For every object type there is a listing of all known (i.e., known to PTB) instances of these objects.
We will call those attributes whose values can be obtained by direct observation, inspection or measurement `primitive attributes', as opposed to attributes whose values depend on values of other attributes.
A list of all primitive attributes (for all objects) is kept in a special catalogue, which not only specifies the full name of the attribute, but also, per attribute, the name of the test program that will compute (or sometimes ask) the value for this attribute.
In principle one might have different test programs for each single attribute, but it can be expected that some test programs will be applicable to more than one attribute (e.g., asking for a product's size or price).
At this moment there are two instances of test programs. One is an elaborate program (ASCC), capable of carrying out fully automatic coverage checks of spelling checkers, and one is a generic program which will ask the operator to provide the desired data.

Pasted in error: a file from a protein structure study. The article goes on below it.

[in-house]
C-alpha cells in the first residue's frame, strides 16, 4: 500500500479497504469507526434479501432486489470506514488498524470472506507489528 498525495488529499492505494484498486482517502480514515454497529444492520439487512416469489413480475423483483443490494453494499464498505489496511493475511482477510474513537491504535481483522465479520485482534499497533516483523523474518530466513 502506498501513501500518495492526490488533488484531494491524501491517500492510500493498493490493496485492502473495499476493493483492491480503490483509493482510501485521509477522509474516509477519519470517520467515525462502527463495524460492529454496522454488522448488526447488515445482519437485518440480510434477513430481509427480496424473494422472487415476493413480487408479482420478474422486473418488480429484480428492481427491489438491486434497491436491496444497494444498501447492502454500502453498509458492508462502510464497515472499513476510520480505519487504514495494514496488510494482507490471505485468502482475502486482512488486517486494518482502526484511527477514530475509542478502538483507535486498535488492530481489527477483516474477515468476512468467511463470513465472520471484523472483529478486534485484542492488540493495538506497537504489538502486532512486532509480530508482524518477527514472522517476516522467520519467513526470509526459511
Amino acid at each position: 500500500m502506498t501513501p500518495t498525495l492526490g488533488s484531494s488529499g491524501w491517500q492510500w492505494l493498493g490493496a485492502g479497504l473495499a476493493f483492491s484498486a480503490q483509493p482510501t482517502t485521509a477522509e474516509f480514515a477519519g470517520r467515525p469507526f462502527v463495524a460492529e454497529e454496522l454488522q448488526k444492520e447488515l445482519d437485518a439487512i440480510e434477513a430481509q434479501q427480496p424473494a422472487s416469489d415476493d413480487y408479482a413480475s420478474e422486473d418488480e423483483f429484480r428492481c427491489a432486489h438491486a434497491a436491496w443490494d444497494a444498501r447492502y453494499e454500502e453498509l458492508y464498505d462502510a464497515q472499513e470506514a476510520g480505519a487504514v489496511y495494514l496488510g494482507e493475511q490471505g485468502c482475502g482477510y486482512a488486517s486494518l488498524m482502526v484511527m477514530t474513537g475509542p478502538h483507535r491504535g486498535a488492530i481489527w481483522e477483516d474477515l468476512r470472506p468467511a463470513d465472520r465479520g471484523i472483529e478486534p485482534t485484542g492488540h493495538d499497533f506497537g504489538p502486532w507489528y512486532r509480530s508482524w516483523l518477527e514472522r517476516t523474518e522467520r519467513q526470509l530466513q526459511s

The design and construction of appropriate tests for all attributes (and the tools to support them) is a non-trivial enterprise which falls beyond the scope of this project. As a demonstration of what is needed for such a task, a detailed description of ASCC, of its associated tools, and of the data collection work needed in order to apply it, is presented in the sections on testing methods.
Note that automating tests is only possible if the task in hand is well-understood, as for example in the case of spelling checkers. As things stand it is difficult to see how a grammar checker test could be fully automated, although certain subfunctions (such as spelling checking, subject-verb agreement) could be dealt with automatically.